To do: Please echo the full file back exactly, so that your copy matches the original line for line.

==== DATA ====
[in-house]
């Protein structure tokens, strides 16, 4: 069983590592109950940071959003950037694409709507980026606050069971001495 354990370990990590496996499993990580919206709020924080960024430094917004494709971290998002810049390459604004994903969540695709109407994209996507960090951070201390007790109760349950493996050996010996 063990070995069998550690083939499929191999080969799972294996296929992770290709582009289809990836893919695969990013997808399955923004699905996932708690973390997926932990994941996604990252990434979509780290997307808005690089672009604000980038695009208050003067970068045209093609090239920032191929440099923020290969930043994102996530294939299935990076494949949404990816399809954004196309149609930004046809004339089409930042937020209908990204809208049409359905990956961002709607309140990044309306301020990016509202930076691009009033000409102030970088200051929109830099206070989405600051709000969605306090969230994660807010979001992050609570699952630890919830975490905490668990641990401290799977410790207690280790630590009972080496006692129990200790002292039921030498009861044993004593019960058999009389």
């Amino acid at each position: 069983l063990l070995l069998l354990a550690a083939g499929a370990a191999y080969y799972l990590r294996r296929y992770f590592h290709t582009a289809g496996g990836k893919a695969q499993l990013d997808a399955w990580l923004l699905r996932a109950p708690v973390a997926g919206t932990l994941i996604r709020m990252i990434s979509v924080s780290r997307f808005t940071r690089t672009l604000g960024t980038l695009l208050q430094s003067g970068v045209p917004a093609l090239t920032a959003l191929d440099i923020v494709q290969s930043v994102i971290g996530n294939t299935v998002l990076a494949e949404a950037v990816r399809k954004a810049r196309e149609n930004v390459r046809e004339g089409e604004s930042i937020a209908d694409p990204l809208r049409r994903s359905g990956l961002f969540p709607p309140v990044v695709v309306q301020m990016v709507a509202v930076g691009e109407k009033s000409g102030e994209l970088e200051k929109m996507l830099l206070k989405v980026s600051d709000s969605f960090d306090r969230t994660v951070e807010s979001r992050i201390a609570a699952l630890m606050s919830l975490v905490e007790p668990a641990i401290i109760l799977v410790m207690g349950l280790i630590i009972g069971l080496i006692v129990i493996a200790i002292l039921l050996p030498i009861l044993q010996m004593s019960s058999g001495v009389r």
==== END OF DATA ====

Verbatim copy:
[in-house]
């Protein structure tokens, strides 16, 4: 069983590592109950940071959003950037694409709507980026606050069971001495 354990370990990590496996499993990580919206709020924080960024430094917004494709971290998002810049390459604004994903969540695709109407994209996507960090951070201390007790109760349950493996050996010996 063990070995069998550690083939499929191999080969799972294996296929992770290709582009289809990836893919695969990013997808399955923004699905996932708690973390997926932990994941996604990252990434979509780290997307808005690089672009604000980038695009208050003067970068045209093609090239920032191929440099923020290969930043994102996530294939299935990076494949949404990816399809954004196309149609930004046809004339089409930042937020209908990204809208049409359905990956961002709607309140990044309306301020990016509202930076691009009033000409102030970088200051929109830099206070989405600051709000969605306090969230994660807010979001992050609570699952630890919830975490905490668990641990401290799977410790207690280790630590009972080496006692129990200790002292039921030498009861044993004593019960058999009389």
């Amino acid at each position: 069983l063990l070995l069998l354990a550690a083939g499929a370990a191999y080969y799972l990590r294996r296929y992770f590592h290709t582009a289809g496996g990836k893919a695969q499993l990013d997808a399955w990580l923004l699905r996932a109950p708690v973390a997926g919206t932990l994941i996604r709020m990252i990434s979509v924080s780290r997307f808005t940071r690089t672009l604000g960024t980038l695009l208050q430094s003067g970068v045209p917004a093609l090239t920032a959003l191929d440099i923020v494709q290969s930043v994102i971290g996530n294939t299935v998002l990076a494949e949404a950037v990816r399809k954004a810049r196309e149609n930004v390459r046809e004339g089409e604004s930042i937020a209908d694409p990204l809208r049409r994903s359905g990956l961002f969540p709607p309140v990044v695709v309306q301020m990016v709507a509202v930076g691009e109407k009033s000409g102030e994209l970088e200051k929109m996507l830099l206070k989405v980026s600051d709000s969605f960090d306090r969230t994660v951070e807010s979001r992050i201390a609570a699952l630890m606050s919830l975490v905490e007790p668990a641990i401290i109760l799977v410790m207690g349950l280790i630590i009972g069971l080496i006692v129990i493996a200790i002292l039921l050996p030498i009861l044993q010996m004593s019960s058999g001495v009389r």